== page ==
International radar community converges on UNIS
Top image: The SuperDARN workshop group in front of the Kjell Henriksen Observatory (KHO). Photo: Xiangcai Chen/UNIS
Norway’s first ever international SuperDARN workshop was arranged in late May. Almost 50 scientists from 11 countries met in Longyearbyen to discuss upper atmospheric and auroral research, facilitating research collaboration on a global scale.
6 June 2014
Text: Lisa Baddeley, Associate professor in radar applications
SuperDARN (which stands for Super Dual Auroral Radar Network – https://superdarn.org/tiki-index.php) is a network of over 30 radar facilities which continuously monitor the Earth’s ionosphere (the region from ~100–500 km in altitude) over both the Northern and Southern polar regions.
These facilities allow scientists to track the motion of charged particles which flow like a gigantic weather system transferring energy and momentum across the region. The aurora is the visible signature of this energy transfer.
From 25–30 May UNIS hosted Norway’s first ever international SuperDARN workshop. Almost 50 scientists from 11 countries met in Longyearbyen to discuss upper atmospheric and auroral research.
Collaboration on a global scale
After long days of discussions and presentations, the group embarked on several excursions, one of which was to the Kjell Henriksen Observatory (KHO). Drinks and nibbles, as well as arctic conditions, were enjoyed by all at KHO as professor Dag Lorentzen and professor Fred Sigernes provided tours of the research facility.
– I was happy to see that the scientists were impressed by our state-of-the-art facilities and we had several requests for installing instrumentation at the KHO. This goes to show the importance of holding and attending workshops and conferences since it enhances scientific collaborations in a manner not otherwise possible, said professor Dag Lorentzen.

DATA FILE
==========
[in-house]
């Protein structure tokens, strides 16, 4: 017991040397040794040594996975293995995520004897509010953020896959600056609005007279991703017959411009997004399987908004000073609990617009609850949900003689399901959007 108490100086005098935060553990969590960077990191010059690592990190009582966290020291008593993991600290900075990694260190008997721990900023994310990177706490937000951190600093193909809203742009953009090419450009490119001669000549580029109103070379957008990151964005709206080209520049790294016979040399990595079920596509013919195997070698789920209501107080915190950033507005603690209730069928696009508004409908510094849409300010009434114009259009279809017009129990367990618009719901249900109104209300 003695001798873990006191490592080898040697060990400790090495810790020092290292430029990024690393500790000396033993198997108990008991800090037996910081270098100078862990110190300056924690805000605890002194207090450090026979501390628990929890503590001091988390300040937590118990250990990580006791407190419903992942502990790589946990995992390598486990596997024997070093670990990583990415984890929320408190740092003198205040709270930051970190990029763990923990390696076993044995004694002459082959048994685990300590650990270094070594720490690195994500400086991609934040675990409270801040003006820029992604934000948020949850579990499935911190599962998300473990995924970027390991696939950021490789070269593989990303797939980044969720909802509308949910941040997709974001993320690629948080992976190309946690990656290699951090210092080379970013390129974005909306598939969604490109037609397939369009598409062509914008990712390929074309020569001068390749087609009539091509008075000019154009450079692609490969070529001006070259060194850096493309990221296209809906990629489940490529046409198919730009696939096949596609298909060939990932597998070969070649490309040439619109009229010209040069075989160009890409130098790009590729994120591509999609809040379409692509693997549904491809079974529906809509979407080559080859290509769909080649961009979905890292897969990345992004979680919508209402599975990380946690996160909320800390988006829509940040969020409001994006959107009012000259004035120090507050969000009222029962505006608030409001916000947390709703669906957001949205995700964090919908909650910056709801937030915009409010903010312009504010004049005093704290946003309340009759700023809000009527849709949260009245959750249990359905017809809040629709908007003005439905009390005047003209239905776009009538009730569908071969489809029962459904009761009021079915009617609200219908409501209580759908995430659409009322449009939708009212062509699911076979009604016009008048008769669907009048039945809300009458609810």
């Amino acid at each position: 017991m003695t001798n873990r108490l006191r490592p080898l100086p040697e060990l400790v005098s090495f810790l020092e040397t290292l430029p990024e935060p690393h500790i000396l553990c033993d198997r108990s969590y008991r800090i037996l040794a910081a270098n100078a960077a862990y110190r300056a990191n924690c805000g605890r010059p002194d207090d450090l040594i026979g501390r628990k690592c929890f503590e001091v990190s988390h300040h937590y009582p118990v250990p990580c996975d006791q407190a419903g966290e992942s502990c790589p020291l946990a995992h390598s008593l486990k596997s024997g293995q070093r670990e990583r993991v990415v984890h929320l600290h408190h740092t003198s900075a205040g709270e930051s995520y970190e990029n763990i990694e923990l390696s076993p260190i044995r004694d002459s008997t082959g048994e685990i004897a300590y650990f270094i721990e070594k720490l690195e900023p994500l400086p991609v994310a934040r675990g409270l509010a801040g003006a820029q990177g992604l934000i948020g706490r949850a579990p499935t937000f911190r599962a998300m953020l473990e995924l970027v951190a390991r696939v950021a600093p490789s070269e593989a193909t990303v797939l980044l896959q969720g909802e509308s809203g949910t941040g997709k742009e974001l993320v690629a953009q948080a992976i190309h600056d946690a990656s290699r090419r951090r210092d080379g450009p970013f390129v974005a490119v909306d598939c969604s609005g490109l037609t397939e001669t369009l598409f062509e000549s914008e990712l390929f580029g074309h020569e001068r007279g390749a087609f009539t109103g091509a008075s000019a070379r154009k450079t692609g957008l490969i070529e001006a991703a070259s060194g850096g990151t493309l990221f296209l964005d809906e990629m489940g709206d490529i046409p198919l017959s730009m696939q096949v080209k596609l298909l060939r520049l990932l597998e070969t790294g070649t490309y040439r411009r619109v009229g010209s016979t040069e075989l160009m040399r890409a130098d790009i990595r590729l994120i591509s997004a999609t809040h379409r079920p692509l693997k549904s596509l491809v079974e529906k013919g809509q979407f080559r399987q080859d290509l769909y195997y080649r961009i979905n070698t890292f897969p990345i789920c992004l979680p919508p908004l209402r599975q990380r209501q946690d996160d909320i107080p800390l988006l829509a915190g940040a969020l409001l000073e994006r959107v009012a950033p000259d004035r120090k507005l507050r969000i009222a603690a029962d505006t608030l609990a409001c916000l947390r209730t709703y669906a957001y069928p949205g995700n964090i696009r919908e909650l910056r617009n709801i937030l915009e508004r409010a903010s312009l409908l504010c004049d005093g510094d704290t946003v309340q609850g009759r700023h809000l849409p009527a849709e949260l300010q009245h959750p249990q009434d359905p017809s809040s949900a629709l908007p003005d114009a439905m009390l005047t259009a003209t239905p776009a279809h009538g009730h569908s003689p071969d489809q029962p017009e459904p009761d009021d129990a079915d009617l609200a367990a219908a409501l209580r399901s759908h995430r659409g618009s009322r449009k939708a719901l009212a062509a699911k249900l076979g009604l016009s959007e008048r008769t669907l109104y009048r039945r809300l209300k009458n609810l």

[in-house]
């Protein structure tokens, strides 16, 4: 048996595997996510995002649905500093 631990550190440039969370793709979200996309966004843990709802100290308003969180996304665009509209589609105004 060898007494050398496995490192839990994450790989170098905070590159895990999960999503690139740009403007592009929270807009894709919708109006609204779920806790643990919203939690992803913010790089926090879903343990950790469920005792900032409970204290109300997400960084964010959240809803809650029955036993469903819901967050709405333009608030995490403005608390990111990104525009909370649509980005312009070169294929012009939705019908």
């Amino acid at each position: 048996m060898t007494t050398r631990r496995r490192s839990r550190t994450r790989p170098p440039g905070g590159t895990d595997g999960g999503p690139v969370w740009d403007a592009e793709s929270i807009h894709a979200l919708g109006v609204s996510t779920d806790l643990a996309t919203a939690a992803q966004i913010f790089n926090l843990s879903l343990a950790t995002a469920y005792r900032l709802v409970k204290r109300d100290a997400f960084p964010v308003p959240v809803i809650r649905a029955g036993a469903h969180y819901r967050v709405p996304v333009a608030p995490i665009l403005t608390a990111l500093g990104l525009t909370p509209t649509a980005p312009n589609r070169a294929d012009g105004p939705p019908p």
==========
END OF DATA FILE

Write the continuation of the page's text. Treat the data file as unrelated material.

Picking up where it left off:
The workshop also celebrated the construction of Norway’s first upper atmospheric SuperDARN radar (which will begin this summer on Breinosa). The facility will be owned and operated by the Space Physics research group at UNIS.
– The construction of this radar represents a great achievement for upper atmospheric research not only in Svalbard but in Norway as a whole. The radar field of view will cover an area of approx. 3 million square km, making continuous measurements over a region of the ionosphere not previously monitored, said Lorentzen.
Professor Mark Lester (from the University of Leicester, UK ) who is the head of the SuperDARN radar community, was very happy to be at UNIS for the SuperDARN workshop.
– SuperDARN represents a fantastic example of how the international research community can collaborate on a global scale and we are very excited that UNIS, and Norway, is becoming an integral part of that community. This workshop has also given us chance to see for ourselves the research infra-structure at UNIS, such as the KHO, and I am sure this will lead to even more scientific collaborations, Lester concluded.